The nation's consumer prices rose at a slower pace last month than in the previous month due to cheaper fruit and vegetables, the government said yesterday.
The consumer price index (CPI) -- a key barometer for inflation -- rose 0.79 percent in July from the same month last year, the Directorate General of Budget, Accounting and Statistics (DGBAS) said.
The rise was slower than the 1.73 percent on-year increase recorded in June, the agency said.
Oil and power up
Higher oil and electricity prices in July, in addition to higher prices of cigarettes, compared with the same period last year, contributed to the index rise, according to DGBAS.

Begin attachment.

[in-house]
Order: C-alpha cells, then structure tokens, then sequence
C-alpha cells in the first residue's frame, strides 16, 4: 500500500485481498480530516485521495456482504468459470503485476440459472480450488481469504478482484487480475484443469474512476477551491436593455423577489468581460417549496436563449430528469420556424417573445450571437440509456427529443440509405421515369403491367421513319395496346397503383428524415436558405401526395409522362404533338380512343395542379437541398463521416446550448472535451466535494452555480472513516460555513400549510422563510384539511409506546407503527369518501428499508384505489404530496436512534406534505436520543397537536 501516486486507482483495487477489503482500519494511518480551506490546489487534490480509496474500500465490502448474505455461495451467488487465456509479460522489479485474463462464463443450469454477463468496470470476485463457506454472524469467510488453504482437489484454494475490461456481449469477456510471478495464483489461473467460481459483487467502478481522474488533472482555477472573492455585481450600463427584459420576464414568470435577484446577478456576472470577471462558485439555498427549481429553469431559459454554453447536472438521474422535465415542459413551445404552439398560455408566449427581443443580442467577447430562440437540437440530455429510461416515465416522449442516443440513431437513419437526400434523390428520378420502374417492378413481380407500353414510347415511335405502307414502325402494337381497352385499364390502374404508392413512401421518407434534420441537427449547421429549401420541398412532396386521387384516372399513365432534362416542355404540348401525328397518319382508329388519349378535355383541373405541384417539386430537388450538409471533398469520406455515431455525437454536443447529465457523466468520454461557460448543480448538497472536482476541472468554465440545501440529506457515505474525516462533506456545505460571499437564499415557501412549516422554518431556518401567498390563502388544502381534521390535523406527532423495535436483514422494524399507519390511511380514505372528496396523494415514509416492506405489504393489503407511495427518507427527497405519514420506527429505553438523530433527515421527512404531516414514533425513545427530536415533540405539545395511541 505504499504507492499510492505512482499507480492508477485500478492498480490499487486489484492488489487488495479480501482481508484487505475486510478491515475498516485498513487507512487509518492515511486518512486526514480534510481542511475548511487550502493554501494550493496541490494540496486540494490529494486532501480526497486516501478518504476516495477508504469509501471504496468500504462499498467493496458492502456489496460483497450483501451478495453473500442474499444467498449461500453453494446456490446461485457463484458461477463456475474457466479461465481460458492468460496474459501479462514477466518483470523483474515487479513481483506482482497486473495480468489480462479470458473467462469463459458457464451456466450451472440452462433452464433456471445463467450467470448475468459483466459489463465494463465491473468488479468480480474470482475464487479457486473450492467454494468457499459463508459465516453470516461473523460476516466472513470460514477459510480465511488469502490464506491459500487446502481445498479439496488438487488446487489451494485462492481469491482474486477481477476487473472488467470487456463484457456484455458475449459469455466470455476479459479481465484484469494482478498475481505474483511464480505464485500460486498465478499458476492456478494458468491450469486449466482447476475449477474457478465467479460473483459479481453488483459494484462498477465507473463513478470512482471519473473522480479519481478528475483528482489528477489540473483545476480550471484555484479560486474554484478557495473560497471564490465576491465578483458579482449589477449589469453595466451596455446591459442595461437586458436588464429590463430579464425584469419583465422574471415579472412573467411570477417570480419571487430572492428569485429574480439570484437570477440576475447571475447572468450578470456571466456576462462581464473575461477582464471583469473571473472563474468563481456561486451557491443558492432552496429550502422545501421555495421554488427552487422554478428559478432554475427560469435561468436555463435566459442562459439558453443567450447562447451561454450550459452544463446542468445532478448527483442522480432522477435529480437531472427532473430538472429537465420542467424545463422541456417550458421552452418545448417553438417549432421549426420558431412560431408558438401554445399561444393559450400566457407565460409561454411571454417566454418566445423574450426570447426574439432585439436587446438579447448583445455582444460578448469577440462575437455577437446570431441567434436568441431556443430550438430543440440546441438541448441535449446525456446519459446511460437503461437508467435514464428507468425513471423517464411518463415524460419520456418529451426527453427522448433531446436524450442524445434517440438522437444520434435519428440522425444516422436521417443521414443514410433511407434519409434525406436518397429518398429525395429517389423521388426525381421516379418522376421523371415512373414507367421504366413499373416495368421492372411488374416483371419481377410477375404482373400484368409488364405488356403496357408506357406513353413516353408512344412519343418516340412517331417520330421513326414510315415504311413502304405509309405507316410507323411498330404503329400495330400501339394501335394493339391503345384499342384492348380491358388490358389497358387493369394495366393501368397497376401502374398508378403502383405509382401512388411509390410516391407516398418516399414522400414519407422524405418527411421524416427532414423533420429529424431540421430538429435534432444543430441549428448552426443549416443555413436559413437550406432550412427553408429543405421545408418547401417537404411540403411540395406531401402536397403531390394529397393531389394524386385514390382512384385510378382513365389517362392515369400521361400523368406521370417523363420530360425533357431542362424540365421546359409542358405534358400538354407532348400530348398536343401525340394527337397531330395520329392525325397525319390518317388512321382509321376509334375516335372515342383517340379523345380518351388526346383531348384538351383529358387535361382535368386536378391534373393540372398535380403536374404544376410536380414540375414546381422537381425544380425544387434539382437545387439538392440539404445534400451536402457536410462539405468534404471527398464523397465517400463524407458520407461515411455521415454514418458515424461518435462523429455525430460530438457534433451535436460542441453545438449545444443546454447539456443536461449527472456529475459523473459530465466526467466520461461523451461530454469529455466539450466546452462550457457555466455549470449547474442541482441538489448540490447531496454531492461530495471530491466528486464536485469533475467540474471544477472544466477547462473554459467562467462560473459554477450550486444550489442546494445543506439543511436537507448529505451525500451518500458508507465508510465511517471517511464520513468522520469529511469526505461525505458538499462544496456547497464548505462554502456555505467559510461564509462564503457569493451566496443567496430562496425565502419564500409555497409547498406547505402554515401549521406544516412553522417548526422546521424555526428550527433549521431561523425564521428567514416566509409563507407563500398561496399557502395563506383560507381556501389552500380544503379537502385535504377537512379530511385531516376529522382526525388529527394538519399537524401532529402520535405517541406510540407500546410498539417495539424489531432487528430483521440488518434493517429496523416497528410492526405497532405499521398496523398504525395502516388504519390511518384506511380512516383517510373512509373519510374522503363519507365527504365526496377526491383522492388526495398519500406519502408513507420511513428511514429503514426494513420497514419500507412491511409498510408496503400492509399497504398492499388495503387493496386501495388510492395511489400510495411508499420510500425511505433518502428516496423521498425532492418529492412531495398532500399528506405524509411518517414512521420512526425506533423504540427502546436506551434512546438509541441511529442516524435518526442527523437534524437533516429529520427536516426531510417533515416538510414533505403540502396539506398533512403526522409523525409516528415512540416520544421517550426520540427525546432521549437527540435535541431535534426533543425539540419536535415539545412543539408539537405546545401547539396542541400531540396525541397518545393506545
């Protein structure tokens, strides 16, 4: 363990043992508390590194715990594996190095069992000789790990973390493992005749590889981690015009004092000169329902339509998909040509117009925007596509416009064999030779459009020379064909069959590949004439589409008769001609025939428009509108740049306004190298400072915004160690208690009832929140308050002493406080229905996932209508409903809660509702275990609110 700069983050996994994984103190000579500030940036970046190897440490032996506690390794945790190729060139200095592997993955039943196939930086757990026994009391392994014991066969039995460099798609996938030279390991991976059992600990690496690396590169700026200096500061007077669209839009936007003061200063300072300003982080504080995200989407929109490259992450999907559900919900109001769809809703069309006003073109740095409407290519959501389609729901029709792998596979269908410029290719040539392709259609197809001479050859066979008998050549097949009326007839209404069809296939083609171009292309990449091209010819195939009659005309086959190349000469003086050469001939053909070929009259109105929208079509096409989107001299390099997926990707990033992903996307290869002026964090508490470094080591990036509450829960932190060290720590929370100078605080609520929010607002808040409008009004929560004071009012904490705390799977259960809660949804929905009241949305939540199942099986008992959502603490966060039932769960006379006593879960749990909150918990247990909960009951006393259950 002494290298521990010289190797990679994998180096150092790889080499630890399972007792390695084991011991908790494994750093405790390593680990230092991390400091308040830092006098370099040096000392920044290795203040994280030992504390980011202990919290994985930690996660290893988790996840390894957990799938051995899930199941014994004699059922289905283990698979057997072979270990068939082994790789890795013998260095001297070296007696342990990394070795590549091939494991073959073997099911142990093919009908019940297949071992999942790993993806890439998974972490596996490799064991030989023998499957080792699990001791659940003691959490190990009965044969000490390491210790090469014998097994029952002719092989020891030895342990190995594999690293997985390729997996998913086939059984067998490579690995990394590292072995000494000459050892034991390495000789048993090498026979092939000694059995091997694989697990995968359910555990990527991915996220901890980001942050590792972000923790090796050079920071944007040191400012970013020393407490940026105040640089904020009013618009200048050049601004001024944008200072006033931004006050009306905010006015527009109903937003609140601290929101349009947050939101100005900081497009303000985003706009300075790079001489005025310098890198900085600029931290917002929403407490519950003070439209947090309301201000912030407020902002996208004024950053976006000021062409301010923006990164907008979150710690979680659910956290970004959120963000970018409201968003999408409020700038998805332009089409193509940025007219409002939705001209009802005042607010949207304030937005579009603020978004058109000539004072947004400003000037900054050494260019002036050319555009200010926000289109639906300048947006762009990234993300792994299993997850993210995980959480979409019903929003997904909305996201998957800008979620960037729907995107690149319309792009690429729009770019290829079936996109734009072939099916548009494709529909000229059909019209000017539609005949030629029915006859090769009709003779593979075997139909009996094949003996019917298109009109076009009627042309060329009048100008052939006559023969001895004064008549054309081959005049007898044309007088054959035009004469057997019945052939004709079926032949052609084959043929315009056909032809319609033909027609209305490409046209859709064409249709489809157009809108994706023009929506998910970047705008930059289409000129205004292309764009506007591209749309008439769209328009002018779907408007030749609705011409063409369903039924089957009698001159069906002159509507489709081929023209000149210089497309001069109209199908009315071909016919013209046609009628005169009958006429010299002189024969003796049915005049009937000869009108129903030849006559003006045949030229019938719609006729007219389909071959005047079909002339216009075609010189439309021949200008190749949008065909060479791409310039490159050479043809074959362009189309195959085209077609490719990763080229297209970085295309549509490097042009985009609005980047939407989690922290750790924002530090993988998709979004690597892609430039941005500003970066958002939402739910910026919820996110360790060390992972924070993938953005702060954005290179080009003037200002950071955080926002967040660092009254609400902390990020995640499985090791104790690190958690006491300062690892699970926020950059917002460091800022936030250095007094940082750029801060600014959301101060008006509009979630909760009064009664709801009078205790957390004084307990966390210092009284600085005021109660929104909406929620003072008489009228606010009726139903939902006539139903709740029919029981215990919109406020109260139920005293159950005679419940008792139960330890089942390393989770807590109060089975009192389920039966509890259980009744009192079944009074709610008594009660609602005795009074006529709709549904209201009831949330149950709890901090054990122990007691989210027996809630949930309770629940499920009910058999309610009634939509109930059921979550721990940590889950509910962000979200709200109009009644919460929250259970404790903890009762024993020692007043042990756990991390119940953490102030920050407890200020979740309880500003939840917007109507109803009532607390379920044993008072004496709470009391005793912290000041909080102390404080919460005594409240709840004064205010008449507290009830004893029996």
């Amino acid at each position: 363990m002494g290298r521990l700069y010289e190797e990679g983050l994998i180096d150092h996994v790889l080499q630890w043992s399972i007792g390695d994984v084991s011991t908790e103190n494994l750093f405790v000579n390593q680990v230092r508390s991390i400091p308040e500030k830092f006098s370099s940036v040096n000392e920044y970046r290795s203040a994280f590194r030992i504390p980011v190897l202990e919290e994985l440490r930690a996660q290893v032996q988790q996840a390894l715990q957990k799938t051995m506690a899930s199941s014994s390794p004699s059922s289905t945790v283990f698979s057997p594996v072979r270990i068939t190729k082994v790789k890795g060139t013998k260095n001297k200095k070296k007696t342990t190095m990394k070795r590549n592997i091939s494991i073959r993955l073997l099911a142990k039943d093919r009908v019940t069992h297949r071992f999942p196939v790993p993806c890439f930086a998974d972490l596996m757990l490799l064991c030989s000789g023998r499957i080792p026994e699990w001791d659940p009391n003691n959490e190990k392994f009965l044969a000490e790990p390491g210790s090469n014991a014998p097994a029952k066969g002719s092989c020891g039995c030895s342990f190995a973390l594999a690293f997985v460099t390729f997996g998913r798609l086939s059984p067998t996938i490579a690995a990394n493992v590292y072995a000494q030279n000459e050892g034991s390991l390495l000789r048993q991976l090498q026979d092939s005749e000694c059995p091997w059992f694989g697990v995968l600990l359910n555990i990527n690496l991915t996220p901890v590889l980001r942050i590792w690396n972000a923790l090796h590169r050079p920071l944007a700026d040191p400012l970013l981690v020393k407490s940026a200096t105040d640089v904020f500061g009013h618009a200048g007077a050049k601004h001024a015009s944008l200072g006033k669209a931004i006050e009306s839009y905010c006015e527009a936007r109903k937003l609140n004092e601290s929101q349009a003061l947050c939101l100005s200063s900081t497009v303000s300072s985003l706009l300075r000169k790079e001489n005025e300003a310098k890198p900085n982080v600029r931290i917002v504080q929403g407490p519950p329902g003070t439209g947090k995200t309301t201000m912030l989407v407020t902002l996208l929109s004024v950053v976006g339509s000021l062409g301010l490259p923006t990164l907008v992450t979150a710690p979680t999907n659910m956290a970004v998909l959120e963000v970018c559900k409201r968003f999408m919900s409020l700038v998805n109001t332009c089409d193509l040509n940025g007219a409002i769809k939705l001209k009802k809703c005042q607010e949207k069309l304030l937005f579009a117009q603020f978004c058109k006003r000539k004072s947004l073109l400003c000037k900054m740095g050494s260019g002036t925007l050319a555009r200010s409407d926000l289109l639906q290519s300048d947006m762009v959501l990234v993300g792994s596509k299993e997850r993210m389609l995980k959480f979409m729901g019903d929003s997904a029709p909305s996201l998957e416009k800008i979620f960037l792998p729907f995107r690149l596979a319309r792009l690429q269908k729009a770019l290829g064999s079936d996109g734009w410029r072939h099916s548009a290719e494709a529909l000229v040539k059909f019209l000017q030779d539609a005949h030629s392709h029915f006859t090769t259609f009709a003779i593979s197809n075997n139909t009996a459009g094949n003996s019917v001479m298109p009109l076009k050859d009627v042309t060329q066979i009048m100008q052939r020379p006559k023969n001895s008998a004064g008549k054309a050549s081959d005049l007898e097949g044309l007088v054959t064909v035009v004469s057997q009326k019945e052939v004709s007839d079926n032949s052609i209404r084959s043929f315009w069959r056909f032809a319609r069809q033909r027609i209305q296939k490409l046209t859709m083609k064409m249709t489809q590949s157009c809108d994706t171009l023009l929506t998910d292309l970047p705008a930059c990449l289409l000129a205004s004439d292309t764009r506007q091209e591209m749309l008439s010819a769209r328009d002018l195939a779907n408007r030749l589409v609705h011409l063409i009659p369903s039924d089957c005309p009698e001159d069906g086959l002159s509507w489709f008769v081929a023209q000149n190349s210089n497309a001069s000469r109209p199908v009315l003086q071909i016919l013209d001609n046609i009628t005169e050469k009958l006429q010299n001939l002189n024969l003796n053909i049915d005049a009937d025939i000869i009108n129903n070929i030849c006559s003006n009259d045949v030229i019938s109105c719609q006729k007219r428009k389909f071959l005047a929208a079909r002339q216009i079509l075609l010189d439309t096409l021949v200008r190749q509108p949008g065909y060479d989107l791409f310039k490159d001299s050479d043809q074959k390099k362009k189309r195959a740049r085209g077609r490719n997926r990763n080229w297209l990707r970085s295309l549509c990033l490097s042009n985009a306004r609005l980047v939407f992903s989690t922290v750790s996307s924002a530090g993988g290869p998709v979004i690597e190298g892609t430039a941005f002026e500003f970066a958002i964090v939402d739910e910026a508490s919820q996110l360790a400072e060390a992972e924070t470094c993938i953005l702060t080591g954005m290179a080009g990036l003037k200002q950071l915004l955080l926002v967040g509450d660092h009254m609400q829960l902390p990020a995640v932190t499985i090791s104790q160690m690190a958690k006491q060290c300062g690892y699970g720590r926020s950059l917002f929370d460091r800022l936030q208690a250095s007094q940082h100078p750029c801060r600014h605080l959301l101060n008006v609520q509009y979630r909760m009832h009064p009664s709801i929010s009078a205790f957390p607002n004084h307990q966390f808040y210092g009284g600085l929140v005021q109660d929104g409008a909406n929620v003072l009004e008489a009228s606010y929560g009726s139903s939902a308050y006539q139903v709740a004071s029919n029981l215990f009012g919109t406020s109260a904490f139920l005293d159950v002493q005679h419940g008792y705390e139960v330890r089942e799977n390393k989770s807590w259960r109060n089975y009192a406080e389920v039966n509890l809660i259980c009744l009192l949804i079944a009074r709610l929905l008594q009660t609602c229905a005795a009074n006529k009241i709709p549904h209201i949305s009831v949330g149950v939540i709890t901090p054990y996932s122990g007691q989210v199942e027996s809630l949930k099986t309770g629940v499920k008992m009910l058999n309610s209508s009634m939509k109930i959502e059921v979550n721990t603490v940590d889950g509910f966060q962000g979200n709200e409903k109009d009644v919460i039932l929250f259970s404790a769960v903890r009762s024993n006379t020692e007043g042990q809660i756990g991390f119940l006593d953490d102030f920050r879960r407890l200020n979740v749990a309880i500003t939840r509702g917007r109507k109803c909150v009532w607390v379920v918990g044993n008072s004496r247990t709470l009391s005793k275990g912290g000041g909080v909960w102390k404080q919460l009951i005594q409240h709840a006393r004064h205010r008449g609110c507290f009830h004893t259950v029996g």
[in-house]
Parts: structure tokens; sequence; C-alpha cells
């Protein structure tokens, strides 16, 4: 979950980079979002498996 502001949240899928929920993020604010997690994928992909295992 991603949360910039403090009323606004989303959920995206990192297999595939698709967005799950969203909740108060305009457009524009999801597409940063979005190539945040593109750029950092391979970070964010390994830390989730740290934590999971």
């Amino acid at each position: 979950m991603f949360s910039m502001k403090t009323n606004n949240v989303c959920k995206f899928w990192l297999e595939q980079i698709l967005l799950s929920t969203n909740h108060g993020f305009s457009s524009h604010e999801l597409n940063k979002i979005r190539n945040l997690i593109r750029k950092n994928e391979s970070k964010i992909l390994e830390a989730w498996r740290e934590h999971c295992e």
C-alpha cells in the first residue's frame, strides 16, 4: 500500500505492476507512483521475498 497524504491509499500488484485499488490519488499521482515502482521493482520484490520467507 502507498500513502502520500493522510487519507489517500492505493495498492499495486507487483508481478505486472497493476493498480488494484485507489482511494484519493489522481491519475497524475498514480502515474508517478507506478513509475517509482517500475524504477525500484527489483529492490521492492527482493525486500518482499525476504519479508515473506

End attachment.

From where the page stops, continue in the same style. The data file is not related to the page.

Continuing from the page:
Last month, state-run Taiwan Power Co (
The nation's diesel and fuel costs soared 18.6 percent last month from a year earlier and gained 3 percent from June, according to DGBAS.
But fruit and vegetable prices dropped 1.08 percent, offsetting the higher cost of energy, the agency said. While clothing prices slipped 1.1 percent, the cost of transport surged 3.2 percent from a year ago, it added.
In the January-July period, CPI rose 1.35 percent compared to the same period last year, the statistics agency said.
A measure of business costs advanced at the fastest pace in almost two years in July, DGBAS said. The wholesale price index jumped 9.1 percent in July from a year earlier, the biggest gain since October 2004, compared with June's 8.7 percent increase.